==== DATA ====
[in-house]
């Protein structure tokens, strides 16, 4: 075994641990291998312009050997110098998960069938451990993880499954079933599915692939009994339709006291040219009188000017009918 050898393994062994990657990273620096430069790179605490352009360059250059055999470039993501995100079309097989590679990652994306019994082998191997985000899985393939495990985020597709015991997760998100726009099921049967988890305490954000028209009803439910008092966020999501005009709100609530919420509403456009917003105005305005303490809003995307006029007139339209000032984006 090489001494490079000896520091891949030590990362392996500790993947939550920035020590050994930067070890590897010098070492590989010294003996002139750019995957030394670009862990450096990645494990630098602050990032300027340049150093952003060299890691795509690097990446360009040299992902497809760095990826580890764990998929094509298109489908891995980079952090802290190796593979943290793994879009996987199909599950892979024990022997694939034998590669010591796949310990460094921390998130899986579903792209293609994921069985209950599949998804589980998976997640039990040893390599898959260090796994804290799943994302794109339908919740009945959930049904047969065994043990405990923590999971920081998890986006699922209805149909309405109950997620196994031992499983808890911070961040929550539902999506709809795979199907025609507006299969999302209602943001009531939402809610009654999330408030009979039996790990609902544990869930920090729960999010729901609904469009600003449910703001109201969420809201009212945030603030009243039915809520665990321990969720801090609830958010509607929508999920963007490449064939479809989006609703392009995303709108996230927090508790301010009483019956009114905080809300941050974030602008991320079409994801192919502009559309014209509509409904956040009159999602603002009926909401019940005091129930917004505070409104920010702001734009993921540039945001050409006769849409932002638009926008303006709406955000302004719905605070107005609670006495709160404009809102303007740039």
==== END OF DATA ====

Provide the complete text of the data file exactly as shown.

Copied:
[in-house]
């Protein structure tokens, strides 16, 4: 075994641990291998312009050997110098998960069938451990993880499954079933599915692939009994339709006291040219009188000017009918 050898393994062994990657990273620096430069790179605490352009360059250059055999470039993501995100079309097989590679990652994306019994082998191997985000899985393939495990985020597709015991997760998100726009099921049967988890305490954000028209009803439910008092966020999501005009709100609530919420509403456009917003105005305005303490809003995307006029007139339209000032984006 090489001494490079000896520091891949030590990362392996500790993947939550920035020590050994930067070890590897010098070492590989010294003996002139750019995957030394670009862990450096990645494990630098602050990032300027340049150093952003060299890691795509690097990446360009040299992902497809760095990826580890764990998929094509298109489908891995980079952090802290190796593979943290793994879009996987199909599950892979024990022997694939034998590669010591796949310990460094921390998130899986579903792209293609994921069985209950599949998804589980998976997640039990040893390599898959260090796994804290799943994302794109339908919740009945959930049904047969065994043990405990923590999971920081998890986006699922209805149909309405109950997620196994031992499983808890911070961040929550539902999506709809795979199907025609507006299969999302209602943001009531939402809610009654999330408030009979039996790990609902544990869930920090729960999010729901609904469009600003449910703001109201969420809201009212945030603030009243039915809520665990321990969720801090609830958010509607929508999920963007490449064939479809989006609703392009995303709108996230927090508790301010009483019956009114905080809300941050974030602008991320079409994801192919502009559309014209509509409904956040009159999602603002009926909401019940005091129930917004505070409104920010702001734009993921540039945001050409006769849409932002638009926008303006709406955000302004719905605070107005609670006495709160404009809102303007740039």